Slow play has been a hot topic in golf for as long as I can remember, but Morgan Pressel’s penalty and Kevin Na’s hesitations over the ball have reawakened the debate. I’m sure we can all agree on a few things, like 6 hour rounds are too long and some amateurs spend way too much time calculating all the variables in a shot before hitting a hosel rocket out of bounds, but I hope we don’t get so focused on speed of play that we forget that the game is supposed to be a form of relaxation for most of us.
I hear some people say things like “There’s no reason a round of golf should take more than 3 hours,” and I see marshals hassling foursomes that are playing well within the allotted time because there’s an open hole between them and a twosome on an otherwise empty part of the course. Talk about “growing the game” is all the rage these days, but I know few things that will chase new players away quicker than constantly feeling hurried and bird-dogged around a course. Topping that first drive in front of a crowd is bad enough, but the newbie should get a chance to escape the audience after getting off the first tee.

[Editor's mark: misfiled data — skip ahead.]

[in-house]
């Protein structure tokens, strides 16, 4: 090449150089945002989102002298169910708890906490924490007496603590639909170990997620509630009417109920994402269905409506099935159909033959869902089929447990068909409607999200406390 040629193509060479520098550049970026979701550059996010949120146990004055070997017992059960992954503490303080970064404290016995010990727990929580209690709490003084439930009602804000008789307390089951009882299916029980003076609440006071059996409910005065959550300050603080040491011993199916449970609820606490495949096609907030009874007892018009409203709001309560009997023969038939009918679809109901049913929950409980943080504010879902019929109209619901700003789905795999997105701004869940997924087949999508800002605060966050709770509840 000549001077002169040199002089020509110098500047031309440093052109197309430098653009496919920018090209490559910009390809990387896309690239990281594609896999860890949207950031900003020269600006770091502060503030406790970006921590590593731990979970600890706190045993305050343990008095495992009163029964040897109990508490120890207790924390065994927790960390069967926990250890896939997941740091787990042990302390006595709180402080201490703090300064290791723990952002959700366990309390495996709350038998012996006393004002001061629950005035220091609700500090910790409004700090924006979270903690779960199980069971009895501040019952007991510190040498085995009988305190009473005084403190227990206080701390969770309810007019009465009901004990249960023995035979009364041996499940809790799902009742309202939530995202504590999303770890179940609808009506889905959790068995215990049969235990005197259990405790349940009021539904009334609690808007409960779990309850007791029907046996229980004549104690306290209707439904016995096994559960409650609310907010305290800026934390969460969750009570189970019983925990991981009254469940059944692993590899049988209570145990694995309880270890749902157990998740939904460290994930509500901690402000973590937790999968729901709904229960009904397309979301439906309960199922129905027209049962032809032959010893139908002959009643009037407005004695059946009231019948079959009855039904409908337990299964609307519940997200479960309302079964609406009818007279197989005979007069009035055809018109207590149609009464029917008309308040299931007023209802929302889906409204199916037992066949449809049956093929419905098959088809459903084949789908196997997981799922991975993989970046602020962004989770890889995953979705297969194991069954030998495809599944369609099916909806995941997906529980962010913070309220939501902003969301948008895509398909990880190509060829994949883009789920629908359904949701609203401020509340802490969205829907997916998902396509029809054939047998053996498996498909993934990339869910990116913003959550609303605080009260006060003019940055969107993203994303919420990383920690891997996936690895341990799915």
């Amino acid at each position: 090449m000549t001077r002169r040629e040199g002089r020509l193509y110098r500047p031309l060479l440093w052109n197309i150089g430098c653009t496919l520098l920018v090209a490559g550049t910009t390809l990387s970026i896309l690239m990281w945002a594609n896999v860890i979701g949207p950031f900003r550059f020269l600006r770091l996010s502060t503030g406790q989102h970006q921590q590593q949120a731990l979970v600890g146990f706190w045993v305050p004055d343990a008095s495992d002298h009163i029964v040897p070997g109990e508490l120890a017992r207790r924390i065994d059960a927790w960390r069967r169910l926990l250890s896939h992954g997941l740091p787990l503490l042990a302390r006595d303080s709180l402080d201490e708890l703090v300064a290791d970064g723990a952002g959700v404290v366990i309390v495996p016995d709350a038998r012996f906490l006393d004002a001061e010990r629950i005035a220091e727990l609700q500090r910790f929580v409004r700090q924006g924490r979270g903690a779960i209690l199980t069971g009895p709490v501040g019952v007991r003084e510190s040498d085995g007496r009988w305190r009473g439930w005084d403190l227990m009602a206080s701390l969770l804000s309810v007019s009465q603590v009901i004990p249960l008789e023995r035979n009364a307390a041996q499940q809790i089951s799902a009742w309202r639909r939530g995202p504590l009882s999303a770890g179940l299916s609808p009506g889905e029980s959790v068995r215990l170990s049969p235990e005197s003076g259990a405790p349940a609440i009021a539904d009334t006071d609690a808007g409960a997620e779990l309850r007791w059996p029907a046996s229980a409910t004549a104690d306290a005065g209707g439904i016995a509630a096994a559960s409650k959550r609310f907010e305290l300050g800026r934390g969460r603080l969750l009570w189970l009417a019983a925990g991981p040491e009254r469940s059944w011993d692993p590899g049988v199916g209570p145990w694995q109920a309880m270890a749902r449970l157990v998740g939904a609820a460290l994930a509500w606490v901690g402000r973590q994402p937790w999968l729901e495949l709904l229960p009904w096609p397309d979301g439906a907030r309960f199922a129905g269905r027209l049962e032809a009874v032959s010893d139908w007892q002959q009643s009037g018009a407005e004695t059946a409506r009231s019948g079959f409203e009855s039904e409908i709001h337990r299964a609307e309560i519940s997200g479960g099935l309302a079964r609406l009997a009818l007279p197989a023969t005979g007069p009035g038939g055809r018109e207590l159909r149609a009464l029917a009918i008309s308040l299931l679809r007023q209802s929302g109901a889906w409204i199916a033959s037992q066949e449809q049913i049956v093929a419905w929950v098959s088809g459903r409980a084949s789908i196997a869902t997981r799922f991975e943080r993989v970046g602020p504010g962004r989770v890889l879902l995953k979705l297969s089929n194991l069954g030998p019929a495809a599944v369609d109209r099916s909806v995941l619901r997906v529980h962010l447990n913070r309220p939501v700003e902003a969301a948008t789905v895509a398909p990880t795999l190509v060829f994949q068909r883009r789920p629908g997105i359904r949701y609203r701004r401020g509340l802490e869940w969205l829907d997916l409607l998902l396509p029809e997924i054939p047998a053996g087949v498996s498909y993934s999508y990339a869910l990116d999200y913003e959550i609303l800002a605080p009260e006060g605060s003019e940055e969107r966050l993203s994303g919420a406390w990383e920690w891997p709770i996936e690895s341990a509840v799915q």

I’ve played 3 hour rounds, and they were nice. They were also on nearly empty courses and I was playing alone. I enjoyed the rounds, but I bet the golf course management would have liked a few more people out there slowing my round down.
My ideal round of golf is one where I get to play at my own pace, with no waiting. An empty course is nice. Of course, I also like no time to be wasted hunting for balls in the rough or hitting provisionals in case I didn’t get a lucky bounce off that guy’s house to the left of number 3. And a temperature around 70 degrees, with no more than a light breeze is good, too.
“And the rain must never fall till after sundown. By eight, the morning fog must disappear.” Oh yeah, that’s Camelot.
It’d be nice if every round of golf was perfect. But sometimes, you may have to wait on someone.
And it’s more fun to play with friends, even if they sometimes slow you down.